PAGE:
If equal time type arrangements have to be seriously considered in all cases, including those in which the presumption of s61DA has been rebutted, the exceptions to s61DA seem to be rendered irrelevant to the issue of parenting time.
The Influence of the Objects Clause – s60B
And as with the 1995 reforms, the objects section (s60B) has significant influence in interpreting Part VII of the Act. The Full Court describes it thus:
In our view, it can be fairly said there is a legislative intent evinced in favour of substantial involvement of both parents in their children’s lives, both as to parental responsibility and as to time spent with children, subject to the need to protect children from harm, from abuse and family violence and provided it is in their best interests and reasonably practicable. This means where there is a status quo or well settled environment, instead of simply preserving it, unless there are protective or other significant best interests concerns for the child, the Court must follow the structure of the Act and consider accepting, where applicable, equal or significant involvement by both parents in the care arrangements for the child .
A number of questions arise from this statement.
1. Is s60B(1)(a) really subject to s60B(1)(b)?
The words ‘subject to’ are not actually used in the section, and it does not seem to be correct to say that ss60B(1)(a) is subject to ss60B(1)(b). Subsection 60B(1)(a) is about the benefit of both parents having a meaningful involvement in the lives of their children and ss60B(1)(b) sits as the next point – that children should be protected from physical or psychological harm by being subjected or exposed to abuse. The two subsections are joined by the conjunction ‘and’ as are the following ss60B(1)(c) and (1)(d). All four are separate and distinct objects of Part VII. At times ss60B(1)(a) and (1)(b) may be contradictory or difficult to reconcile – but there is no suggestion that (a) is subject to (b). Perhaps the Court’s use of the phrase ‘subject to’ indicates an implicit pragmatism about how these sections should have been drafted to allow for logical decision-making.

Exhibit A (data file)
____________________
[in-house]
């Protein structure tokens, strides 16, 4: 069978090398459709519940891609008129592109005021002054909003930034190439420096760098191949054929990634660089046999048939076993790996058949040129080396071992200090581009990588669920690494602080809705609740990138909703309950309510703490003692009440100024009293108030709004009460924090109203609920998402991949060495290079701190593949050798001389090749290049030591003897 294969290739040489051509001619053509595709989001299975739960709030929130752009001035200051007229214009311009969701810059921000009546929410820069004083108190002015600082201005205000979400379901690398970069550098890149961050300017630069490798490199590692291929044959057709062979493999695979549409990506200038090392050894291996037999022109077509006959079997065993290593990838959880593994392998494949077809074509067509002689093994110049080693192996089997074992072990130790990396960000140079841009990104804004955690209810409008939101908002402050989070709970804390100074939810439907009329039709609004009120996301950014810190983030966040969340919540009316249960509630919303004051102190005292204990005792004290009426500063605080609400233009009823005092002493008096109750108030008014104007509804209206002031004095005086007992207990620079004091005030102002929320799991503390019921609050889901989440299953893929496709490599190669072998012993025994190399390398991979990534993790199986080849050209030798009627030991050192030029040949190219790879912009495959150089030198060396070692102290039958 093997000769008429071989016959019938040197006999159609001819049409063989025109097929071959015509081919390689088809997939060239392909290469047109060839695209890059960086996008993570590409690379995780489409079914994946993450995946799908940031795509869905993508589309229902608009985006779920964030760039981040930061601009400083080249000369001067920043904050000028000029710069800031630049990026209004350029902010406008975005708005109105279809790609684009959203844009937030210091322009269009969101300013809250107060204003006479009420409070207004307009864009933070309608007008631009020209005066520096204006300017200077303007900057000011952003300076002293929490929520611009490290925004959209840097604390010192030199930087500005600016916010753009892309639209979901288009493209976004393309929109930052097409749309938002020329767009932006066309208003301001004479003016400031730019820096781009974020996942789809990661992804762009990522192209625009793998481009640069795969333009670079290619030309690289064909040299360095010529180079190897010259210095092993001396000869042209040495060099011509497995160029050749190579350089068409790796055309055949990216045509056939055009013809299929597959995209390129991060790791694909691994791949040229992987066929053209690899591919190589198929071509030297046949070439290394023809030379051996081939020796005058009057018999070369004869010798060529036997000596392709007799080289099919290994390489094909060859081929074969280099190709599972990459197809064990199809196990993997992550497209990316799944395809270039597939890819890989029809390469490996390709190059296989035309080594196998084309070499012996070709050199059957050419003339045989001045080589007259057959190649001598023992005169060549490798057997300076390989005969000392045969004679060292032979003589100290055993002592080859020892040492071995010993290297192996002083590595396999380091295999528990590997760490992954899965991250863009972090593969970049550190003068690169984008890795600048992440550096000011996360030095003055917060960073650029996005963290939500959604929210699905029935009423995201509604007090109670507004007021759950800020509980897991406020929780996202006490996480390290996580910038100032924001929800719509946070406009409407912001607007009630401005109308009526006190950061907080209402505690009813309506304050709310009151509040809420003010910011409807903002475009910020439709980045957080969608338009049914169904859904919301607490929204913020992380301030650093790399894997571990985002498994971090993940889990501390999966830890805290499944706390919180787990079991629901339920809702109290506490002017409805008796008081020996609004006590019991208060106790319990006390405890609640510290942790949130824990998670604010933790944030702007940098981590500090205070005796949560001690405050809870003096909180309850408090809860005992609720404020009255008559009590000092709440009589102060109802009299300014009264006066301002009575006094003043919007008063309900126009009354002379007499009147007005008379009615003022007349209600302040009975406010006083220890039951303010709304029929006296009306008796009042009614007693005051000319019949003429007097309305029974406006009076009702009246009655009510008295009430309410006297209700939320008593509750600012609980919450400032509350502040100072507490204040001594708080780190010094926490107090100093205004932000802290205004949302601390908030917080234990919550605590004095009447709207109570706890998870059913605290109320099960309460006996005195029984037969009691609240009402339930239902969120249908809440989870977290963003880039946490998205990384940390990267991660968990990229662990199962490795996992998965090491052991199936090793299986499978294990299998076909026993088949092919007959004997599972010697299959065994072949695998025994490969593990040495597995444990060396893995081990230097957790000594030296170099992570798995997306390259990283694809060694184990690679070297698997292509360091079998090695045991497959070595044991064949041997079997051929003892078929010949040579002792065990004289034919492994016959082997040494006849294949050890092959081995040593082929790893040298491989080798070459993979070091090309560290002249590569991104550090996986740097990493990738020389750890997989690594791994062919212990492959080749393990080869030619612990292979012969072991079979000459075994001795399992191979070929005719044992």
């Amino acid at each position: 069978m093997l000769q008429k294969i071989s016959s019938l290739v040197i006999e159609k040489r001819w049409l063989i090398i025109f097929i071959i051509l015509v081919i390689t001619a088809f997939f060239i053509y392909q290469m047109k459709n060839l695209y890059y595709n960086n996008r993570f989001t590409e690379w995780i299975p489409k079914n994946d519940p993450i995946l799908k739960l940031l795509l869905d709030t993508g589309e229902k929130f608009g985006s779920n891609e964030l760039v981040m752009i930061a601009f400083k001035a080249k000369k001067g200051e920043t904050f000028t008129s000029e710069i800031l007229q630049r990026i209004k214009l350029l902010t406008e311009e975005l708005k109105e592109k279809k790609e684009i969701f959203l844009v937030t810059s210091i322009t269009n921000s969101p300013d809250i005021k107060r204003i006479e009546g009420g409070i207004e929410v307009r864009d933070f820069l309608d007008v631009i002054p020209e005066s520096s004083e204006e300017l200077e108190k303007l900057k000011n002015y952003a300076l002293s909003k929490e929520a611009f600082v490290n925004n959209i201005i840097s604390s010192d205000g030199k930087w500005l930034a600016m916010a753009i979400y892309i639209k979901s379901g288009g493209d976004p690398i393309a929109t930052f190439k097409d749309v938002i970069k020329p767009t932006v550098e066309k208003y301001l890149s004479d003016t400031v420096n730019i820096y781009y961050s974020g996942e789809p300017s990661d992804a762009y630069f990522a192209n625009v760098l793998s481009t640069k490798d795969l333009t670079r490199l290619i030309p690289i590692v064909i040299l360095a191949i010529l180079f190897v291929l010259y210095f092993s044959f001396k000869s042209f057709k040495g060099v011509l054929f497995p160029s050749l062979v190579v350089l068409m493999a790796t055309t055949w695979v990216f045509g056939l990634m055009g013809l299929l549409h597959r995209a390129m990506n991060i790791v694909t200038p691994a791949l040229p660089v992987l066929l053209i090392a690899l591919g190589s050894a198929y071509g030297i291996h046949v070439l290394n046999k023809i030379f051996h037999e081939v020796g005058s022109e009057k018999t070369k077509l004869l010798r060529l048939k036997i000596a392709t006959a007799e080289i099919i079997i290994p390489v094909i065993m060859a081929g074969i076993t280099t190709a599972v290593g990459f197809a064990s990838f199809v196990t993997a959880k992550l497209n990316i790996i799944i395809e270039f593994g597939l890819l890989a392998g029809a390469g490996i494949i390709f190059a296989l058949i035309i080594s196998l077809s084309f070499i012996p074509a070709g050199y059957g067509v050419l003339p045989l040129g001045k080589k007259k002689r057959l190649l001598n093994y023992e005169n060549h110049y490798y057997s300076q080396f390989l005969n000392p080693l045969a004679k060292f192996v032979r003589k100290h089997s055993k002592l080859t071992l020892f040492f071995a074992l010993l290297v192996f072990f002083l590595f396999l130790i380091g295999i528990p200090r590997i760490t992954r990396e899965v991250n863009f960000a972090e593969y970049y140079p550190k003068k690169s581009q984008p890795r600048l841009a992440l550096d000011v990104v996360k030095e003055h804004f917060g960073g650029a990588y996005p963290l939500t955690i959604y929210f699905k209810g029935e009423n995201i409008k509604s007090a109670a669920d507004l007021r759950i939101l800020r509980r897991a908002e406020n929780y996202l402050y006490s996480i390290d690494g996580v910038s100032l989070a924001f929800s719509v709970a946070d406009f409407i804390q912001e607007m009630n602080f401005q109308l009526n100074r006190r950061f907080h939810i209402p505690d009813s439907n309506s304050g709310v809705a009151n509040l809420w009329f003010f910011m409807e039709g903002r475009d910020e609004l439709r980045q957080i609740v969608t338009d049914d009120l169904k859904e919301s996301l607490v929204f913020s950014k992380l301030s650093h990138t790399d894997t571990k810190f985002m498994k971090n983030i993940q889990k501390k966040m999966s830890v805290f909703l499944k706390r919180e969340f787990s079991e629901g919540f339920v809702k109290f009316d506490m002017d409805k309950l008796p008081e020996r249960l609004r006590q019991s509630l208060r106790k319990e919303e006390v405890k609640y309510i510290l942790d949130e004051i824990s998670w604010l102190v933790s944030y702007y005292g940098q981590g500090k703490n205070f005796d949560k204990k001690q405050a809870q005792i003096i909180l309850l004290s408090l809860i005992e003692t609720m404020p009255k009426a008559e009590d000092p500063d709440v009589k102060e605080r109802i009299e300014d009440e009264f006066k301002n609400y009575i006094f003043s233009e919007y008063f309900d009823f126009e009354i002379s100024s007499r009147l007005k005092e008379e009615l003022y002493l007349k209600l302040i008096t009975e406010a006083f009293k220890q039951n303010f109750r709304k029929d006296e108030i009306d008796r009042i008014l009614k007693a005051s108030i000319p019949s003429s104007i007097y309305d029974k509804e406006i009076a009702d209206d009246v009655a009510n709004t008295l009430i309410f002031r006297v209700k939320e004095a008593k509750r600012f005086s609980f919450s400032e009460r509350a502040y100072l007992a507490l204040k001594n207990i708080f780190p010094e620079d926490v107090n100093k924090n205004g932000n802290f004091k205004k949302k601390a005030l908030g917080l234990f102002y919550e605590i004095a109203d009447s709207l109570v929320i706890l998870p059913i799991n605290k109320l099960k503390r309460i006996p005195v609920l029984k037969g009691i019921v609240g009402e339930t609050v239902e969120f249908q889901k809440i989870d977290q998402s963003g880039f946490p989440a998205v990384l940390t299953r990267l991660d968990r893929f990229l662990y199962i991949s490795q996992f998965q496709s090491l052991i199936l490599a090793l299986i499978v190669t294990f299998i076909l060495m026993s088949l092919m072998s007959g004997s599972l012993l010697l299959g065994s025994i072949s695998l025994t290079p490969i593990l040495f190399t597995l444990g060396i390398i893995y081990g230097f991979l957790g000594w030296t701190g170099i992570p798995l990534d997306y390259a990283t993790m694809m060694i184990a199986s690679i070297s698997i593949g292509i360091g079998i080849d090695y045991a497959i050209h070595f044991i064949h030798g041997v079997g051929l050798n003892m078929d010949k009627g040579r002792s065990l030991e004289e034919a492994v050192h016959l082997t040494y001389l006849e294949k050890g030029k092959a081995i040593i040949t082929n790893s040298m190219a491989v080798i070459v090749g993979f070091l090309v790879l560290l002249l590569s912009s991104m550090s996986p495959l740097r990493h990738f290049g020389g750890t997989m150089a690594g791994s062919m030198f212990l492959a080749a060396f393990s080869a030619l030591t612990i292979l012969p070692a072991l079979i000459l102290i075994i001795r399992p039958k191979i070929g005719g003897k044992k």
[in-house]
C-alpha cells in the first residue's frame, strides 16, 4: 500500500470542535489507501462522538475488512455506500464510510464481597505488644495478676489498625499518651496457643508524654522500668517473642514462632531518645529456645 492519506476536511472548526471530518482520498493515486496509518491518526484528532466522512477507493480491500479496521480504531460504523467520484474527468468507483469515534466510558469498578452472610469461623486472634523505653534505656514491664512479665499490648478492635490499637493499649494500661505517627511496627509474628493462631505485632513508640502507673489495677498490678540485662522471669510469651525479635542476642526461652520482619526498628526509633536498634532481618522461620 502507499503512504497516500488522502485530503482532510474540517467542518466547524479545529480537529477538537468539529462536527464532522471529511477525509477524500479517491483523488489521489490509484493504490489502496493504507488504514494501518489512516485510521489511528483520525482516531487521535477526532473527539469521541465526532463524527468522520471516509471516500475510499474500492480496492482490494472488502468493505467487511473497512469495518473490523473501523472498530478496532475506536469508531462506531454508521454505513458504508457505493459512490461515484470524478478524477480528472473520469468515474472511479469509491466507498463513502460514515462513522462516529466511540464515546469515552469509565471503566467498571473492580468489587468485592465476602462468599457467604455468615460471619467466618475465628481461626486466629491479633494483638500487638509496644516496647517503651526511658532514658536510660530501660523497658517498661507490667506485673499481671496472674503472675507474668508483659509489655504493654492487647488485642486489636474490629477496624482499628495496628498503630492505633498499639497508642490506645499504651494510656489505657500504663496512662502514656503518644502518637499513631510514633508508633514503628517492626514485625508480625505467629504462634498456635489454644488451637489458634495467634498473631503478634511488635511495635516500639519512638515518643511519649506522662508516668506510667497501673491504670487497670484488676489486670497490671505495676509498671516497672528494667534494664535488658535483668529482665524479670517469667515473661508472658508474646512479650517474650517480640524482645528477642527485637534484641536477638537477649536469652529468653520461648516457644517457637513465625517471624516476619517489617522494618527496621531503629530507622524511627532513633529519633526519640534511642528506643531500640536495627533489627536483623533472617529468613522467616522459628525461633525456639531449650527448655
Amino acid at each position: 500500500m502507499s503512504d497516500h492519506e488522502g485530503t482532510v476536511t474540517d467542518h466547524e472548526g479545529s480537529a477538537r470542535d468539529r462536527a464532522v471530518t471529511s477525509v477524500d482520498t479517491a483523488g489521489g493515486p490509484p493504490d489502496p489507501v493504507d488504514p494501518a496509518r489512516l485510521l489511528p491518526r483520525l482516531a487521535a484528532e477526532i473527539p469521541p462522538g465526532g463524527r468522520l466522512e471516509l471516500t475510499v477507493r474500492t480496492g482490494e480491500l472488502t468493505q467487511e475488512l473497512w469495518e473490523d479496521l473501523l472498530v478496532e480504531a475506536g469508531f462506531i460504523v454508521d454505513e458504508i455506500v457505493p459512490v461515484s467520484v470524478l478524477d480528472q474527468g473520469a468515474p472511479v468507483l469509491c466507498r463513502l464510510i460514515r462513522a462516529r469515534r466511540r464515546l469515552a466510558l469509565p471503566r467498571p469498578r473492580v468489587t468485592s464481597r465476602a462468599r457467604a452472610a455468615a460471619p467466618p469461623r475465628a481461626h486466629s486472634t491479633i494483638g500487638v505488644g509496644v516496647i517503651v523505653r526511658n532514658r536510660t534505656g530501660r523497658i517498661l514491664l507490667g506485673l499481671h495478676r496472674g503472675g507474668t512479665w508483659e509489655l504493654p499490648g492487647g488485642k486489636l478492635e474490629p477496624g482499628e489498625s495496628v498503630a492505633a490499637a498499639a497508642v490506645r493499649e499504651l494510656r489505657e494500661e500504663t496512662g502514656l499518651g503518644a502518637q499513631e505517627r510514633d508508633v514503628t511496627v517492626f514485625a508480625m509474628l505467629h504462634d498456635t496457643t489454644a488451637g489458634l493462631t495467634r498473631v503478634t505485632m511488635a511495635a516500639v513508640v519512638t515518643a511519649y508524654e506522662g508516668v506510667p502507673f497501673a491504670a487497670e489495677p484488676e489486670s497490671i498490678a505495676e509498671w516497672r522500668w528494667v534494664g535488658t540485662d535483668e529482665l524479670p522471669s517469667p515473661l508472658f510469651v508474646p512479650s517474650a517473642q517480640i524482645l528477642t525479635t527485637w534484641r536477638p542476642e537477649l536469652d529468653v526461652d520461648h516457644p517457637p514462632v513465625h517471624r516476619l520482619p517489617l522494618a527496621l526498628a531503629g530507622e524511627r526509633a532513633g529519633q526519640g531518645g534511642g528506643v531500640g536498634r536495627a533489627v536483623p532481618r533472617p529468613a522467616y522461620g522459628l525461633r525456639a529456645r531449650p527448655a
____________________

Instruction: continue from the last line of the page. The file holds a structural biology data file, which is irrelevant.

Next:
2. Why has the word ‘significant’ crept in?
The passage suggests that equal time type arrangements should be ordered unless there are ‘protective or other significant best interests concerns for the child’. There is no explanation for the addition of the word ‘significant’ and its use would appear to set the bar particularly high before a court can do anything other than follow through the complex set of steps required by the structure of the Act, ‘tending to a result’ of an equal time type order. This is so apparently, even at an interim hearing where the information on which to base the process is limited and the evidence is untested.
Proving that shared care is not in the best interests of a child
It will be very difficult for a parent at an interim hearing to prove that a shared care arrangement is not in the best interests of a child. There is no attempt to disguise the intention of these amendments. As already noted the Full Court said:
it can be fairly said there is a legislative intent evinced in favour of substantial involvement of both parents in their children’s lives, both as to parental responsibility and as to time spent with children, subject to the need to protect children from harm, from abuse and family violence and provided it is in their best interests and reasonably practicable.
Although the ‘subject to’ conjunctive phrase is very important in this statement, there is a powerful interplay between the core sections of the Act positively encouraging ESPR orders and the machinery provisions of the equal time type arrangements. The Full Court noted that:
[The mother] did not indicate in her affidavit why a shared arrangement or, if not a shared arrangement, the children spending substantial and significant time with the appellant father, should not occur.